Lieberman was surprised. The FDA has noted that in very rare instances, serious side effects have been reported including the sometimes-fatal Stevens-Johnson syndrome, seizures and liver toxicity. Ivermectin can interact poorly with blood thinners, causing complications. Still, the National Institute of Health classifies it as having a very high safety profile for its wide use in the eradication of parasitic worms.
It’s common for doctors to treat patients using off-label drugs with a safe track record, especially in the context of a public health emergency for a disease with no known treatment. In the World Health Organization’s COVID-19 guidance on the practice, known as compassionate use, it notes that “the decision to offer a patient an unproven or experimental treatment is between the doctor and the patient but must comply with national law.” Still, the NIH does not recommend ivermectin be used outside clinical trials.
As she watched the trajectory of the antimalarial hydroxychloroquine rise and subsequently fall in the public eye, it dawned on Lieberman that some of the hostility she faced must be because the medical community was traumatized by its unbridled use. President Donald Trump hailed the drug as a potential “game changer” during the peak of the pandemic without any scientific evidence to back that up, sparking a frenzy of self-medication. An Arizona couple ingested the chloroquine tablets for a fish tank, which killed one of them; a run on the drug left lupus patients at a loss for the daily treatment they depend on.
Lieberman said some people expressed fear the same thing would happen if another cheap, accessible drug were promoted before there was substantial evidence for its success.
Three thousand miles away, deep in the Peruvian rainforest, that was already happening.
Spiraling out of control
In Latin America, ivermectin is a common treatment for parasitic worms; it’s inexpensive and available over the counter. Its ubiquity there meant that the release of the in vitro study from Australia caused quite a stir among health officials, who were drawn to the potential promise of a drug in such wide circulation. Chaccour also attributed what he described as an over-reliance on the study to its somewhat misleading title, “The FDA-approved drug ivermectin inhibits the replication of SARS-CoV-2 in vitro”. Ivermectin is FDA-approved, but not for COVID-19.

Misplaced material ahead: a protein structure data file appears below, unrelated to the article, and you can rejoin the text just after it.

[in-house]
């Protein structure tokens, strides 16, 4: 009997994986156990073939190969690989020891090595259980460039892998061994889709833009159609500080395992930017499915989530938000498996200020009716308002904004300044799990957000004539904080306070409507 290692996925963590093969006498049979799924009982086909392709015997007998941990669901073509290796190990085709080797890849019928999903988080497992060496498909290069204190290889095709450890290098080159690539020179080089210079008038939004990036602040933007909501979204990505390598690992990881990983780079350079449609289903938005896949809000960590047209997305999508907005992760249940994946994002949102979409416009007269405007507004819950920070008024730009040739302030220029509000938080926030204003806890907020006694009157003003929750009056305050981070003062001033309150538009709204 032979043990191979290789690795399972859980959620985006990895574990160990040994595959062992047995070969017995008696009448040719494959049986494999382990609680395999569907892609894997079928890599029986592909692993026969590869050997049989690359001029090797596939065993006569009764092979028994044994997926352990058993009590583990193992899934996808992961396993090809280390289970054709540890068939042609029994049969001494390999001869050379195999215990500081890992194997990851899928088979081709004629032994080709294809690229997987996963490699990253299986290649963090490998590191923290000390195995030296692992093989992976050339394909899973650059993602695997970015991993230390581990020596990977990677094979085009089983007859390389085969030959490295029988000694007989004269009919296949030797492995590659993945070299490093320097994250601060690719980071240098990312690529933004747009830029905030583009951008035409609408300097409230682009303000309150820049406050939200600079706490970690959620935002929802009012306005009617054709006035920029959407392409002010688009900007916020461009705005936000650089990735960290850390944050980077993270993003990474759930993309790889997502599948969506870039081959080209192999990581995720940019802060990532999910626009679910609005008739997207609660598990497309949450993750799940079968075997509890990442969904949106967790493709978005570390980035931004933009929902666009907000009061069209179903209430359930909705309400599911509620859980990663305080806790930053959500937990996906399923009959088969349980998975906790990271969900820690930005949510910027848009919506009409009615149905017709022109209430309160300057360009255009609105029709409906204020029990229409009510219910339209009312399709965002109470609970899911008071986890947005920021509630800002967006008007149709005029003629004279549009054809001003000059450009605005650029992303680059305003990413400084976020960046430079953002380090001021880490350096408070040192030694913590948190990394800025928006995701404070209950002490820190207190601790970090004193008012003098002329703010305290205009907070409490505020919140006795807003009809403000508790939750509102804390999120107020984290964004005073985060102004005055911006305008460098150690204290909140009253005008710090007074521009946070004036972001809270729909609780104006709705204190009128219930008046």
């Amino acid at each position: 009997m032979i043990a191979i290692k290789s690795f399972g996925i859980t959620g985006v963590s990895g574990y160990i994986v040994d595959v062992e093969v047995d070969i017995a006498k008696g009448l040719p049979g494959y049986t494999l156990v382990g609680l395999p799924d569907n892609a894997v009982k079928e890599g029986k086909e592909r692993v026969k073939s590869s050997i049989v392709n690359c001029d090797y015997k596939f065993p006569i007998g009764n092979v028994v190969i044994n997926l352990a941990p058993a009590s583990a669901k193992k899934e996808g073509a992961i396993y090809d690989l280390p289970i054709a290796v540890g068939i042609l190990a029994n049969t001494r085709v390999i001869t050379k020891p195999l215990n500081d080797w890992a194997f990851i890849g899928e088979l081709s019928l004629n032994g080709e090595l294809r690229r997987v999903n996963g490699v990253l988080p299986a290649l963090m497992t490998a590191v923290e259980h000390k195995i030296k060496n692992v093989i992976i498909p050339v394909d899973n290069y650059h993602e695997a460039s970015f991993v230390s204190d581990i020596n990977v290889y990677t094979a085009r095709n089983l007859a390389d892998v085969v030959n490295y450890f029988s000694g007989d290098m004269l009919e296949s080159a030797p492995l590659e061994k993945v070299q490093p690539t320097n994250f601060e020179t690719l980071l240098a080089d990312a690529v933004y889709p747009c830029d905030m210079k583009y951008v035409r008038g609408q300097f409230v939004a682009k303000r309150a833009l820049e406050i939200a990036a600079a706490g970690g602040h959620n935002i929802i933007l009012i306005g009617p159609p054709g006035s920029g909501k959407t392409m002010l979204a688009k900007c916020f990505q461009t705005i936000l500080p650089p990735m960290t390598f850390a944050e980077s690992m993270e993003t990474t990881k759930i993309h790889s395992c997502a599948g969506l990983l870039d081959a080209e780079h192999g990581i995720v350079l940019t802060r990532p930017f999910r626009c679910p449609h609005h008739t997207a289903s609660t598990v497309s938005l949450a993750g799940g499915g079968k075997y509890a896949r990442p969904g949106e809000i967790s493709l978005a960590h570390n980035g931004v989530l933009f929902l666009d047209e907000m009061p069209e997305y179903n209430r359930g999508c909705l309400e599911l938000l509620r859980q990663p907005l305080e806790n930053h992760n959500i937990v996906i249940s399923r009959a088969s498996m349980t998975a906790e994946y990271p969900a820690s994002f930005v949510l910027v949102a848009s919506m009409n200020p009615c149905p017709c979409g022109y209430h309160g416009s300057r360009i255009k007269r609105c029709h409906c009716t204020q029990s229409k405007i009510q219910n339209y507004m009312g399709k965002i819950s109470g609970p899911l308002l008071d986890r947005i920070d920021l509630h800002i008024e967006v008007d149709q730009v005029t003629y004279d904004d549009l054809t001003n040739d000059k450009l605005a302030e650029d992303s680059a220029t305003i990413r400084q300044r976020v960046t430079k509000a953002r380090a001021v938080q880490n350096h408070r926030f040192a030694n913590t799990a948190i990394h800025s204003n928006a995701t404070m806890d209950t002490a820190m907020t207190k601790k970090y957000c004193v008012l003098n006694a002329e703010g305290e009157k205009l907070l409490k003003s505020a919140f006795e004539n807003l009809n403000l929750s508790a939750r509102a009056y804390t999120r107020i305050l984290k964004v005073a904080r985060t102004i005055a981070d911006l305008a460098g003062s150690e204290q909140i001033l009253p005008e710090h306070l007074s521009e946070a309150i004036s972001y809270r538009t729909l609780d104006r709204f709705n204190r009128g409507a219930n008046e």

In Peru, the need for such a treatment was mounting. Cases began to soar in April, with the number of official COVID-19 deaths there likely a dramatic undercount. By the beginning of May, COVID-19 was spreading among thousands of Indigenous residents of Peru’s Loreto region in the Amazon jungle. Many of the communities there lack road access, and flights were grounded due to travel restrictions, making supplies in already remote areas hard to obtain. Hospitals quickly ran out of bed space and oxygen. Official case counts were unreliable due to lack of testing, but local infectious disease experts estimated that 60% of people in Loreto’s most populous city, Iquitos, could have been infected. The positivity rate there is over 30%.
Meanwhile, it appeared new research to support ivermectin was emerging. Shortly after the Australian study came out, a Chicago-based company called Surgisphere released several papers based on data pulled from a massive pool of COVID-19 patients at 1,200 hospitals around the world. The data became known for demonstrating evidence against hydroxychloroquine, but researchers also drew from the data to explore the impact of ivermectin. Their “pre-prints” — non-peer-reviewed studies — showed the drug had significant promise: Patients who received ivermectin had a 65% reduction in the need for mechanical ventilation and an 83% reduction in overall death rate.
The combination of the Surgisphere study and the in vitro Australian research was enough for Peru’s health ministries to recommend ivermectin in their national COVID-19 treatment protocol. Bolivia did the same.
Just a few weeks after the preprints were released, it was revealed that the entire Surgisphere data set had likely been fabricated. The Lancet and the New England Journal of Medicine both retracted the studies they had published based on the data. The ivermectin pre-prints were also retracted.
Brief currency though it had, the evidence backing ivermectin was quickly adopted by elected officials.
“There is a ghost of this pre-print driving policy decisions all through Latin America,” Chaccour said.
In Loreto, the province’s leader had joined forces with a group of evangelical volunteers to offer free ivermectin injections to thousands of residents. Local reports noted there was a run on pharmacies, draining their supply of ivermectin. Some began using the veterinary formulation of the drug, instead of the one designed for humans. At the beginning of June, the country’s health minister proclaimed there was “no time to wait for scientific evidence,” and President Martín Vizcarra announced the country had acquired 500,000 doses of ivermectin for distribution.